chiggles - wrote on 05/31/2008
I approached 1408 expecting tons of scares and very creepy stuff. Thats what I got. The film puts a different approach then modern day horror films, instead of spilling the screen with blood and gore, the director uses sounds and just eerie images of horror to terrify the audience. From the opening of the movie, I was deeply intrigued by the character of Mike Enslin, who is actually crazier then the hotel room he stays in. The theatrical version of this film runs 104 minutes, with the Unrated edition spanding 112 minutes. In the end, I was thrilled with all the craziness and just about every other aspect of it.
The film follows Mike Enslin (John Cusack). a haunted attraction specialist. He travels all over the world to test "haunted" areas. From graveyards to hotels, hes never …
Franz Patrick - wrote on 12/29/2007
I expected more from a Stephen King story. It started off really well and then it lost its touch when those static-ky figures, which were supposedly ghosts, started emerging. I'm not easily scared but I can appreciate movies that don't scare me if it is executed well. This one isn't. Although, I must say that the best scene was when John Cusack interacts with his daughter. To me, it was surprisingly moving and ironic because you're not supposed to feel sorry for a ghost. Little scenes like that made this movie worth watching. John Cusack did the best he could. He was pretty much in every frame so I had to give him kudos for that. But if you really want a scary movie that involves a hotel written by Stephen King, check out "The Shining." This one had potential but it didn't live up to it.
Chris Kavan - wrote on 07/14/2007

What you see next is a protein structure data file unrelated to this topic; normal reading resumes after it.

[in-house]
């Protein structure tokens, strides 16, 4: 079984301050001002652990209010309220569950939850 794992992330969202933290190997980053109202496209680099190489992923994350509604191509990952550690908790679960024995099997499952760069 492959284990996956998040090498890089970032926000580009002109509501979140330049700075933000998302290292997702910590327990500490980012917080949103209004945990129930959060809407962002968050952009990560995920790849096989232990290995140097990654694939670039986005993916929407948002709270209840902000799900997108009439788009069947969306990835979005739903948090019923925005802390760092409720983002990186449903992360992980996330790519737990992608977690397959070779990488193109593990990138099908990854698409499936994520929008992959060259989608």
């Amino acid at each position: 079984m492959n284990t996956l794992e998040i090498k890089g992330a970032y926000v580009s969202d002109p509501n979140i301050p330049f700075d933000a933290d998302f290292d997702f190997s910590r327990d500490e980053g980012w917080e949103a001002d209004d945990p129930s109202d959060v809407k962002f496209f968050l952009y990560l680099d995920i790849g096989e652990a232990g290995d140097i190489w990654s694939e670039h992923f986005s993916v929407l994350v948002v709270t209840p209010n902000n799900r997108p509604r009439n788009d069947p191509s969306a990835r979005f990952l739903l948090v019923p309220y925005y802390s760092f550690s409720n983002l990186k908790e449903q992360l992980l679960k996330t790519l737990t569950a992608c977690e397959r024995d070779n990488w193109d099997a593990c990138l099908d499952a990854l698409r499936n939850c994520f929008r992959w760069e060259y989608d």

This film is carried by John Cusack, who is pretty much acting alone for at least half the movie. He does a good job portraying a man who is trying to stay rational while suffering through a nightmarish turn of events. As time goes by, you can see him losing his grip on reality and he makes it look pretty convincing.
As a straight horror film, 1408 doesn't quite get the job done. There are a bunch of those "gotcha" moments - either sound or images - that made me jump and there is an overall aura of creepiness, but there are a few too many flashbacks that seem to break completely. I think they could have done away with the whole daughter subplot completely and still had an effective film.
I also can't help but compare it to the short story. 1408 is one of my favorite Stephen King …
Josh C - wrote on 06/30/2007
I felt so creepy after watching this film. I left the theater and was just weirded out and a bit uneasy at what was real and what wasn't. That was what made this movie stand out for me, it weaved in and out of reality until you didn't know what was real. John Cusack was very convincing and though his role and character was very similar to that of "Identity" he showed more depth in this film.
The movie primarily takes place in one room and much of it takes place in Mike's (Cusack) mind. Mike struggles with what is all in his mind and what is real. He thinks it could be a dream, but if it is a dream how will he know when he is awake? At the end enough is answered and you are not left hanging which is another reason I like this movie. I wasn't left feeling like I just watched 2 hours of …